When you are working to find the perfect position for you, it could mean that you wind up interviewing at a direct competitor. Interviewing for someone who is in the same industry is a tricky situation. Here are four situations you will want to avoid at all costs!
- Being Asked for Competitive Intelligence – In very rare cases, a company may interview candidates from competitor firms not to look for a new employee, but to pump them for proprietary information. Make sure you do not give up any confidential information about your current company. In fact, make it a point not to speak about your current organization (except in a very general manner) when you are going through the interview process.
- Violating Terms of Employment Agreement – Before you start the application process, it may be worth looking at your employment contract. Make sure you do not have any agreements in place stating that you should not apply to work for competitors. It could be that it is not acceptable for you to apply for a similar position within a certain amount of time after you quit working for the firm.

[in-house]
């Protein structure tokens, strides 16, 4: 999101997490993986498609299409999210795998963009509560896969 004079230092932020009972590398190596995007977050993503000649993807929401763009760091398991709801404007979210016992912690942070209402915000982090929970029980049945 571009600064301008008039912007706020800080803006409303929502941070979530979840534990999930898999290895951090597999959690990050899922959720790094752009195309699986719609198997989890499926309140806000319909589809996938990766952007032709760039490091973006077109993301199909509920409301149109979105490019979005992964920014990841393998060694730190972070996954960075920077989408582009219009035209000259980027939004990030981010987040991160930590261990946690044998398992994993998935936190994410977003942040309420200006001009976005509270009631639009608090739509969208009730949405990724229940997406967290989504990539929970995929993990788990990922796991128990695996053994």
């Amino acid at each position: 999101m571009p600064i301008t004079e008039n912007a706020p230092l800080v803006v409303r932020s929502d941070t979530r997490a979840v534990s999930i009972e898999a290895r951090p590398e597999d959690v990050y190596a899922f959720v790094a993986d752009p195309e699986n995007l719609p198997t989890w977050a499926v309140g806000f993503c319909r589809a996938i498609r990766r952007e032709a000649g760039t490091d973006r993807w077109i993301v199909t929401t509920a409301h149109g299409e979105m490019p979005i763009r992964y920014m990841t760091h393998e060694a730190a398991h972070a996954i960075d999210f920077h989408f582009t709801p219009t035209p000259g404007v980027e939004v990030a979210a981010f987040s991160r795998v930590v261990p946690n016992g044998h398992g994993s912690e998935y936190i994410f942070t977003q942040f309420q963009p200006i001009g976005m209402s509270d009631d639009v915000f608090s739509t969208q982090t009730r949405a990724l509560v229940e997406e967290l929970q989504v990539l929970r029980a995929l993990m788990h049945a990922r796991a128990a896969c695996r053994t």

- Leaving with Confidential Documents – Depending on your position, you may have certain materials that you feel “belong to you”. However, these could be classified company documents that belong to the firm you work for today. Think hard before you leave with customer lists or other important pieces of information—even if you are the one who originally sourced the data.
- Putting Yourself in an Uncomfortable Work Position if You DO get the Job – Think long and hard about how you will feel if you DO get the job. Do you have a working friendship with your co-workers or bosses? These relationships could end if you begin working for a competitor—whether you want them too or not. The employees at the new firm may also find working with you to be a little uncomfortable too.
While there are several specific problems you need to watch for when applying and interviewing with a competitor, that does not mean that you should always avoid these situations. Look at the pros and the cons and exercise caution. Who knows, you may find the perfect position in an unlikely place!